I love these little marvels, their crispy shells, their chewy middles, their bright colours and their many, many amazing flavour combos!
If you can resist the happy, brightly coloured Macaron you are a stronger person than I am.
I arrived to Patisse about 30 minutes early for my 6pm class. Note: I am ridiculously early EVERYWHERE (I’ll put money on me beating Adam to the church in Feb).
The cafe has wound down for the afternoon, as the kitchen closes at 3pm – but I’m greeted by a friendly face and offered a glass of water, or perhaps a wine (ooh!) while I’m waiting for the evening’s classmates to arrive. I toy with the idea of sipping a glass of red before the class to quiet my nerves and squash my naturally shy self, but settle on the water – afterall, I’m attempting MACARONS for crying out loud – precision and focus will be paramount if I’m not to walk out with an empty box at the end of the evening.
Our teacher for the evening is Vincent Gadan – who is Executive Chef at Patisse (of Guillaume at Bennelong fame). With his French background and years of experience in the art (and I mean it when I say art) of pastries I know we’re in good hands.
Vincent joins us all in the cafe for a bit of a briefing before we head into the kitchen, he asks if anyone is nervous.. I raise my hand immediately. We run through a brief history of the macaron, it’s origins, it’s challenges, the stages in making them. He’s funny and makes the group feel at ease before we head on in.
I totally look like I’m posing for a cookbook photo here. “Oh hai – yeah, I’m just in my kitchen – knocking out some ‘rons”.
The macaron recipe we’re going off tonight uses an italian meringue, which is a lengthy process (the class ran from 6-10pm) – we are shown how to get our sugar, egg whites and almond meal to a paste before adding our meringue and folding it through, a delicate task and one which you really don’t want to overdo – or else feel the wrath of the flat pancake-esque macaron!
As we pipe our macarons onto our designated trays we’re told to keep an eye on the first one we pipe, if it hasn’t lost its little tail by the time you’re at the fifth one, then you haven’t folded your mixture quite enough – this lead me to scrape my piping attempts back into the bag a couple of times in order to get the mix exactly right.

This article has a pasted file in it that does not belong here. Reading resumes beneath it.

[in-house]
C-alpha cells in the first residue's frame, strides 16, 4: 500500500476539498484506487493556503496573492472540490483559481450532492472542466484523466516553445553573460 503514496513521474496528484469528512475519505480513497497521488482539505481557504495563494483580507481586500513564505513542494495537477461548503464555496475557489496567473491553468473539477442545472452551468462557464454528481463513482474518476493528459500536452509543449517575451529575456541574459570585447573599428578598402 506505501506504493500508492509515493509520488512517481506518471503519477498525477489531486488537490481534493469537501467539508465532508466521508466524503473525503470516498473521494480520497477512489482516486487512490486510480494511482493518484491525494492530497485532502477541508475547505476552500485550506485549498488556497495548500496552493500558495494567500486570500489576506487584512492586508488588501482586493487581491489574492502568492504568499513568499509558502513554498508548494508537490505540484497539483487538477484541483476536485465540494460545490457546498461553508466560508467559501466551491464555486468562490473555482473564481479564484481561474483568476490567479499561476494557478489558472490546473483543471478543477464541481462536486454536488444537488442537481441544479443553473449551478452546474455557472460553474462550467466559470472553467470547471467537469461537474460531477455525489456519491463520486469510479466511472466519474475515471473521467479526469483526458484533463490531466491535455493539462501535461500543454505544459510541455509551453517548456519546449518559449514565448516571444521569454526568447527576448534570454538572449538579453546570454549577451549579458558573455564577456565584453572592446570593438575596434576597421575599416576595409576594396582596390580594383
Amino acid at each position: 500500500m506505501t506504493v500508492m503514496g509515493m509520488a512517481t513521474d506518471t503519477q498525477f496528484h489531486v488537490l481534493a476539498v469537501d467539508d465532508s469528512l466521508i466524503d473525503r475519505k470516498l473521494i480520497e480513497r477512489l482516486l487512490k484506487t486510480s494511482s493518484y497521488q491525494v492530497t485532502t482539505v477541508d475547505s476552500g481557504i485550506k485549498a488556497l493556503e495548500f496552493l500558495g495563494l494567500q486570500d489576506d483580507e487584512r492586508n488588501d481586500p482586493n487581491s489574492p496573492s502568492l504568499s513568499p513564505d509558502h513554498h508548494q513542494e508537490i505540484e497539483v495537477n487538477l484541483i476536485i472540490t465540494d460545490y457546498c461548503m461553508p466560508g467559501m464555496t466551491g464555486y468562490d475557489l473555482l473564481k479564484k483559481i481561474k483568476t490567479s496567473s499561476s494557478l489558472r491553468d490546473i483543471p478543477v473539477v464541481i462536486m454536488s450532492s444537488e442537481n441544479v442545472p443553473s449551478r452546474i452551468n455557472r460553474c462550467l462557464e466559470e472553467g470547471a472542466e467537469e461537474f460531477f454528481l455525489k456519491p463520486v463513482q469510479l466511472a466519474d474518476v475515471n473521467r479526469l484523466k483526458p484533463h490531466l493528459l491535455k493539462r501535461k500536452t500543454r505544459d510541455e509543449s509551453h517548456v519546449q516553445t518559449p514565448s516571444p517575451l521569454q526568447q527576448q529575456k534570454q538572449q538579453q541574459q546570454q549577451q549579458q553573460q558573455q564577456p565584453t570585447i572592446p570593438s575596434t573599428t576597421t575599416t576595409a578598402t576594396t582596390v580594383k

Eventually when piped, my macarons settle to little glossy discs full of promise!
The great thing about this recipe using Italian meringue is that you don’t have to let them sit and form a crust for hours, after 10-15 minutes mine are no longer sticking to my finger tip when I check them. Ready for the oven.
There is an existing batch in the big deck oven, and we all gather round to peek in and see how they are doing. A lot of ‘oohs’ and ‘ahhs’ as we see that they’re all rising, they all have FEET, they all look amazing!
As my (potential) macarons are placed into the oven I send a prayer to the pastry gods, cross my fingers (and toes) and make a wish – at the very least, don’t let me be the only failure!
While we wait for the second lot to cook, Vincent shows us how to make a true buttercream – and wow! Just wow – so incredible! It’s a multi-step process involving cooking sugar, adding to the egg whites, making an anglaise, adding the butter (I’ll try this at home and post results soon) – it’s a lengthy process but 110% worth the extra time. The buttercream is light, not oily in the slightest, and so… silky! It’s rather special. :)